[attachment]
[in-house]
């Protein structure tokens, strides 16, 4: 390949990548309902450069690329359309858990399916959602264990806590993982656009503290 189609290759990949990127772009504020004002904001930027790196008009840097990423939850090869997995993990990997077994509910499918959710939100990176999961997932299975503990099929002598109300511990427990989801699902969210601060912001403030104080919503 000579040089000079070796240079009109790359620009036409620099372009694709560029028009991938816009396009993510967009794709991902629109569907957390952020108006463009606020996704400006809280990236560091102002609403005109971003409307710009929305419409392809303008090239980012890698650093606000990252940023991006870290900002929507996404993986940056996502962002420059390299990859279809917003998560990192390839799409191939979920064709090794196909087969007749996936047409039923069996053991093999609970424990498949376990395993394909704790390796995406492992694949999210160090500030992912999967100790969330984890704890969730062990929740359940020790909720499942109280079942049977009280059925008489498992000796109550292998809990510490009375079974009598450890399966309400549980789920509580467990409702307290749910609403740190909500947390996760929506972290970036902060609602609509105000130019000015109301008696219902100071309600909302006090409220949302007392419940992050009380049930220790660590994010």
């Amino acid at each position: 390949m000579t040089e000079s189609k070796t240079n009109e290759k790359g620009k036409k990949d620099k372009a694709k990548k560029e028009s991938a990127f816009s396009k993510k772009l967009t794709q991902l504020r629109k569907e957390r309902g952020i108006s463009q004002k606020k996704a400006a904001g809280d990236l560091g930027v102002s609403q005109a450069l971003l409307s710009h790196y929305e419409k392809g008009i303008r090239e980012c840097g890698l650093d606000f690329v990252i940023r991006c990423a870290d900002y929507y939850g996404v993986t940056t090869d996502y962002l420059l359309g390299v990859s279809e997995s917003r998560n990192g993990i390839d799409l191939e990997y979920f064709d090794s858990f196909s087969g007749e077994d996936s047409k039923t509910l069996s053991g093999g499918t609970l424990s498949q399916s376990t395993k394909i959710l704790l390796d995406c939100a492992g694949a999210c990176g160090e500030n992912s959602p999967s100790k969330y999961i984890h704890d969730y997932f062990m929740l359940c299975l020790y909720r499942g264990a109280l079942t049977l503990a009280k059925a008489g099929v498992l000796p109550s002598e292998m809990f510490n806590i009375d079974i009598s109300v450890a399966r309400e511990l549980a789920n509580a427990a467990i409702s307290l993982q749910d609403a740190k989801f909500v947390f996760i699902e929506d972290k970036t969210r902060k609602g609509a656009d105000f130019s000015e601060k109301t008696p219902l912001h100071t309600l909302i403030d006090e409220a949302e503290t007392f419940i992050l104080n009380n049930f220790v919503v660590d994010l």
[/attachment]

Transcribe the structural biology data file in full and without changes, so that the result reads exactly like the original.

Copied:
[in-house]
């Protein structure tokens, strides 16, 4: 390949990548309902450069690329359309858990399916959602264990806590993982656009503290 189609290759990949990127772009504020004002904001930027790196008009840097990423939850090869997995993990990997077994509910499918959710939100990176999961997932299975503990099929002598109300511990427990989801699902969210601060912001403030104080919503 000579040089000079070796240079009109790359620009036409620099372009694709560029028009991938816009396009993510967009794709991902629109569907957390952020108006463009606020996704400006809280990236560091102002609403005109971003409307710009929305419409392809303008090239980012890698650093606000990252940023991006870290900002929507996404993986940056996502962002420059390299990859279809917003998560990192390839799409191939979920064709090794196909087969007749996936047409039923069996053991093999609970424990498949376990395993394909704790390796995406492992694949999210160090500030992912999967100790969330984890704890969730062990929740359940020790909720499942109280079942049977009280059925008489498992000796109550292998809990510490009375079974009598450890399966309400549980789920509580467990409702307290749910609403740190909500947390996760929506972290970036902060609602609509105000130019000015109301008696219902100071309600909302006090409220949302007392419940992050009380049930220790660590994010």
């Amino acid at each position: 390949m000579t040089e000079s189609k070796t240079n009109e290759k790359g620009k036409k990949d620099k372009a694709k990548k560029e028009s991938a990127f816009s396009k993510k772009l967009t794709q991902l504020r629109k569907e957390r309902g952020i108006s463009q004002k606020k996704a400006a904001g809280d990236l560091g930027v102002s609403q005109a450069l971003l409307s710009h790196y929305e419409k392809g008009i303008r090239e980012c840097g890698l650093d606000f690329v990252i940023r991006c990423a870290d900002y929507y939850g996404v993986t940056t090869d996502y962002l420059l359309g390299v990859s279809e997995s917003r998560n990192g993990i390839d799409l191939e990997y979920f064709d090794s858990f196909s087969g007749e077994d996936s047409k039923t509910l069996s053991g093999g499918t609970l424990s498949q399916s376990t395993k394909i959710l704790l390796d995406c939100a492992g694949a999210c990176g160090e500030n992912s959602p999967s100790k969330y999961i984890h704890d969730y997932f062990m929740l359940c299975l020790y909720r499942g264990a109280l079942t049977l503990a009280k059925a008489g099929v498992l000796p109550s002598e292998m809990f510490n806590i009375d079974i009598s109300v450890a399966r309400e511990l549980a789920n509580a427990a467990i409702s307290l993982q749910d609403a740190k989801f909500v947390f996760i699902e929506d972290k970036t969210r902060k609602g609509a656009d105000f130019s000015e601060k109301t008696p219902l912001h100071t309600l909302i403030d006090e409220a949302e503290t007392f419940i992050l104080n009380n049930f220790v919503v660590d994010l």